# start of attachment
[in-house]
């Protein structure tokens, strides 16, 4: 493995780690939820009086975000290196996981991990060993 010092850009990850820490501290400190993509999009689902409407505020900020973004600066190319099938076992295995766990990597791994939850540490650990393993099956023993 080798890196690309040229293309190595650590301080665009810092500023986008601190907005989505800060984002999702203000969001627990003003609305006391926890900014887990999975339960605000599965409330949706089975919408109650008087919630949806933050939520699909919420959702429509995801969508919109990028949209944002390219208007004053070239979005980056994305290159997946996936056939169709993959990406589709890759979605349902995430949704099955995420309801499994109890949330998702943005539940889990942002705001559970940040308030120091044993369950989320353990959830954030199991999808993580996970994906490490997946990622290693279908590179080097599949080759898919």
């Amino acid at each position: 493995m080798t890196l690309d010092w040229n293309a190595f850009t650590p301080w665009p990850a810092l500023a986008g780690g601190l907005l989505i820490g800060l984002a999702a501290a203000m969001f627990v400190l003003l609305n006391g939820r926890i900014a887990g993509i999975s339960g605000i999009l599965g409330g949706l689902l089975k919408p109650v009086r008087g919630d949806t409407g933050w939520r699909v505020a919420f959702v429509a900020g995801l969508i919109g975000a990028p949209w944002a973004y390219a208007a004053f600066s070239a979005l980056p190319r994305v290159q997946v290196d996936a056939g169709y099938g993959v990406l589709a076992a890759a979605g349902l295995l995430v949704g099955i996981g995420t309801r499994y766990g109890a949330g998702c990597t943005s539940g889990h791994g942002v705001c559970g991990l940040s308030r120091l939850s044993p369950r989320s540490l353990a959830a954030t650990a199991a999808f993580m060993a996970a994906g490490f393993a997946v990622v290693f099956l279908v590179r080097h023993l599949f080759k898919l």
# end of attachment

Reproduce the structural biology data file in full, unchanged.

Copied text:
[in-house]
């Protein structure tokens, strides 16, 4: 493995780690939820009086975000290196996981991990060993 010092850009990850820490501290400190993509999009689902409407505020900020973004600066190319099938076992295995766990990597791994939850540490650990393993099956023993 080798890196690309040229293309190595650590301080665009810092500023986008601190907005989505800060984002999702203000969001627990003003609305006391926890900014887990999975339960605000599965409330949706089975919408109650008087919630949806933050939520699909919420959702429509995801969508919109990028949209944002390219208007004053070239979005980056994305290159997946996936056939169709993959990406589709890759979605349902995430949704099955995420309801499994109890949330998702943005539940889990942002705001559970940040308030120091044993369950989320353990959830954030199991999808993580996970994906490490997946990622290693279908590179080097599949080759898919």
């Amino acid at each position: 493995m080798t890196l690309d010092w040229n293309a190595f850009t650590p301080w665009p990850a810092l500023a986008g780690g601190l907005l989505i820490g800060l984002a999702a501290a203000m969001f627990v400190l003003l609305n006391g939820r926890i900014a887990g993509i999975s339960g605000i999009l599965g409330g949706l689902l089975k919408p109650v009086r008087g919630d949806t409407g933050w939520r699909v505020a919420f959702v429509a900020g995801l969508i919109g975000a990028p949209w944002a973004y390219a208007a004053f600066s070239a979005l980056p190319r994305v290159q997946v290196d996936a056939g169709y099938g993959v990406l589709a076992a890759a979605g349902l295995l995430v949704g099955i996981g995420t309801r499994y766990g109890a949330g998702c990597t943005s539940g889990h791994g942002v705001c559970g991990l940040s308030r120091l939850s044993p369950r989320s540490l353990a959830a954030t650990a199991a999808f993580m060993a996970a994906g490490f393993a997946v990622v290693f099956l279908v590179r080097h023993l599949f080759k898919l």